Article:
Using Protocols to Facilitate Discussion

An oft-heard desire from instructors is that they wished their students spent more time talking to each other in class discussion and less time responding individually and definitively to the instructor's prompts. Following up with a question or making a connection to an earlier comment can help, but in those cases the flow of information continues to pass through the instructor. One way that some faculty members have redirected that flow is to use discussion protocols. This issue of the Learning Loop examines the purpose and function of discussion protocols and highlights two use cases within HGSE.

In education, ‘protocols’ often refer to guidelines for structuring group discussion. Also referred to as discussion strategies or routines, protocols outline procedures for the students to follow. They often include assigned roles, specific directions, and details on timing. Additionally, most protocols include a brief description of the learning goals they are meant to support. Instructors use protocols for a variety of purposes, including:

  • To enhance the structure and clarity of an open-ended task, such as brainstorming or generating ideas;
  • To distribute participation by encouraging students to take turns and to alternate between speaking and listening;
  • To assign clear roles and tasks so that students can maximize opportunities for collaborative work.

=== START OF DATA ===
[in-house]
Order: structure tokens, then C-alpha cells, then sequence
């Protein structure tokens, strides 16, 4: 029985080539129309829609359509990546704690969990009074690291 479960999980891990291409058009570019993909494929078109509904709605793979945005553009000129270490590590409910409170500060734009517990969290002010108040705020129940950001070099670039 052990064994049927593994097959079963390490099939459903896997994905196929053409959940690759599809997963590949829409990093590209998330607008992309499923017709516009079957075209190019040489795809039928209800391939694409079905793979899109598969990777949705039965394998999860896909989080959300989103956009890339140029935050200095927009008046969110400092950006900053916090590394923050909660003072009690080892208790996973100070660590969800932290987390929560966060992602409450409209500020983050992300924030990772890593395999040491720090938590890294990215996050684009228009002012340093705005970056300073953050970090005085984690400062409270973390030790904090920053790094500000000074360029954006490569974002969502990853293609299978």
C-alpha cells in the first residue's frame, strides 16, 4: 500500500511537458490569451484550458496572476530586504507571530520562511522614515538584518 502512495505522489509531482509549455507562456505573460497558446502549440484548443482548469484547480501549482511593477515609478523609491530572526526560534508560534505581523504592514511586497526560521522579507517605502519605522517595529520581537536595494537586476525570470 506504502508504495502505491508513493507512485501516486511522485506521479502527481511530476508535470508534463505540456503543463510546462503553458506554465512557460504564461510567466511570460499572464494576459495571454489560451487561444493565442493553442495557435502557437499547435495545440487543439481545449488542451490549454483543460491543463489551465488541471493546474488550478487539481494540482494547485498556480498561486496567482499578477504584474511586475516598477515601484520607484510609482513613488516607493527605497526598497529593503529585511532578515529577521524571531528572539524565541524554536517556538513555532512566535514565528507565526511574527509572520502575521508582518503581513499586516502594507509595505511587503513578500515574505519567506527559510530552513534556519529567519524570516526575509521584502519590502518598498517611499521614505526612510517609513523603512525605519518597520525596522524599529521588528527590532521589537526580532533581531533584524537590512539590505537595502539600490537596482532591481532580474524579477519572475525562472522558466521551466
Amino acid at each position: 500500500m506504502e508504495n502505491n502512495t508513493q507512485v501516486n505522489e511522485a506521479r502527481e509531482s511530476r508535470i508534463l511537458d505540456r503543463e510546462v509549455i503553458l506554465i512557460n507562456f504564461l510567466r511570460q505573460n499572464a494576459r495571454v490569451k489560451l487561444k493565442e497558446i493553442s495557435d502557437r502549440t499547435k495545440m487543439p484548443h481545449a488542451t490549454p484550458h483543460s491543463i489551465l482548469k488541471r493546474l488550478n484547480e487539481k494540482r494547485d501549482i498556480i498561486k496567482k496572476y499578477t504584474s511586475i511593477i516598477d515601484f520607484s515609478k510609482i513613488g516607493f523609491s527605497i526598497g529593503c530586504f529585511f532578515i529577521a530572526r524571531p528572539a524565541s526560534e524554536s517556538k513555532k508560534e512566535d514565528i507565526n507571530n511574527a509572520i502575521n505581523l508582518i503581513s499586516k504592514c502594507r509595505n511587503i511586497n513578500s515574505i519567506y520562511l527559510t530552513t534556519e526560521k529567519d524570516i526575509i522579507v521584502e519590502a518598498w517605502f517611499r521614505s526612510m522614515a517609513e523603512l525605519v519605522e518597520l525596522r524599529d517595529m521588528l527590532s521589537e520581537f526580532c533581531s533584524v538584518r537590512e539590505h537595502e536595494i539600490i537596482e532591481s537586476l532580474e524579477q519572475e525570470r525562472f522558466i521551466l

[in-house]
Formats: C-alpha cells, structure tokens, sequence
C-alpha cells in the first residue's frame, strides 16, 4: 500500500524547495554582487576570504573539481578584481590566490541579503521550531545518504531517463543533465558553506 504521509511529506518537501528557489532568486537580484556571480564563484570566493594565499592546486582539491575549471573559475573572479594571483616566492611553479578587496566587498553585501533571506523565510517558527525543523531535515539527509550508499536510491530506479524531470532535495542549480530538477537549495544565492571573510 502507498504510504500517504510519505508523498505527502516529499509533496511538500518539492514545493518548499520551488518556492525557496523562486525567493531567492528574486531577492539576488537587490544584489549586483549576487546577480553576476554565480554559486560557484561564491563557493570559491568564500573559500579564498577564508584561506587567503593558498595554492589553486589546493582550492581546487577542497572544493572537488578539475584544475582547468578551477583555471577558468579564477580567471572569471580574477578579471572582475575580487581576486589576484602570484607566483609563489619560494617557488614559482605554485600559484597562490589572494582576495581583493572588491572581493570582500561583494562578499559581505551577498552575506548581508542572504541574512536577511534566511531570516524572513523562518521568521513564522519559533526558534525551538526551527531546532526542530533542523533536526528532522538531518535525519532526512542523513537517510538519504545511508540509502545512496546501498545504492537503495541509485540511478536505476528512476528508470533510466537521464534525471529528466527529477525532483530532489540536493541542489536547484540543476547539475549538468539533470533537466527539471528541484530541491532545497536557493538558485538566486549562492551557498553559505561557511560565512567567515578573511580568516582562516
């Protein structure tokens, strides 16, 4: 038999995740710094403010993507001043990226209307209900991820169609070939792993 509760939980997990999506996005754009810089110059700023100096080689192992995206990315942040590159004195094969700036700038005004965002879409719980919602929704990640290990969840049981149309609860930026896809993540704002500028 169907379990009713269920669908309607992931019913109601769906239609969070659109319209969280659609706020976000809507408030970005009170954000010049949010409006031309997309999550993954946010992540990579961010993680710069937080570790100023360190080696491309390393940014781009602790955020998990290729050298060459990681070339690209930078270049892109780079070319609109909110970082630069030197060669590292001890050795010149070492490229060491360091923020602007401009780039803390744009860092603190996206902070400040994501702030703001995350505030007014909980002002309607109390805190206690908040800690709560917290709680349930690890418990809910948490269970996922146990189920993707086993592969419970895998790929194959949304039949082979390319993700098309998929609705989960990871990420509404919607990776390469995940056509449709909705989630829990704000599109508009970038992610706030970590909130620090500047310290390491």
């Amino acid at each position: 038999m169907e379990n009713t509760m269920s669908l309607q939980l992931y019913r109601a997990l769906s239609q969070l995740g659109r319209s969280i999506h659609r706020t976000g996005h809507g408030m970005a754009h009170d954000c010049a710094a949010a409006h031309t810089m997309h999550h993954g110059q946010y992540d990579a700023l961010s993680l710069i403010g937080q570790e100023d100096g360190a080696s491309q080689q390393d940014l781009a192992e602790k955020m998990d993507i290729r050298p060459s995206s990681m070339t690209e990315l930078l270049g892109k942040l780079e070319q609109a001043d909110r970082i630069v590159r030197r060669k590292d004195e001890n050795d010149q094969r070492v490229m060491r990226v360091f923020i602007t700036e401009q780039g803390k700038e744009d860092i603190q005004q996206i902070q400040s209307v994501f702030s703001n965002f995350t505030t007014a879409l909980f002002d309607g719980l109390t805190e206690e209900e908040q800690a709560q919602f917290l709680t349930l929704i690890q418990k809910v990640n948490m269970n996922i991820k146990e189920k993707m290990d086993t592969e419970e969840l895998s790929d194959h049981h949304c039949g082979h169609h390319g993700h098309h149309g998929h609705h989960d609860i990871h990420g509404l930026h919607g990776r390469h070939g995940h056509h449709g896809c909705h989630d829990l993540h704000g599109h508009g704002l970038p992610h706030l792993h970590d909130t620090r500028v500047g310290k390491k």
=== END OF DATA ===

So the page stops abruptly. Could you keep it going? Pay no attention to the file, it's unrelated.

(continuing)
Instructors who are unfamiliar with using protocols may feel that they lead to an overly structured discussion that is less free flowing and organic. However, this structure can be useful when the discussion topic might be controversial or when students feel reluctant to participate. For example, instructors can use protocols to highlight multiple perspectives about an issue or to prevent one voice from dominating the conversation. Protocols can also encourage students to ask questions or give honest feedback.

CASE STUDY: Sarah Leibel

Lecturer Sarah Leibel finds protocols to be invaluable teaching tools that can serve to promote equity, supply structure, and infuse energy into the classroom. She notes, “Protocols can really democratize a space, ensuring that everyone has a voice and has access to the conversation.” She finds that protocols scaffold conversations such that they unfold in an efficient manner that allows students to interact with readings and each other in deeper ways. Leibel also appreciates the way that certain protocols get students up and moving. “I want to build community quickly in the room, have many different people interact, and have many ideas surface.”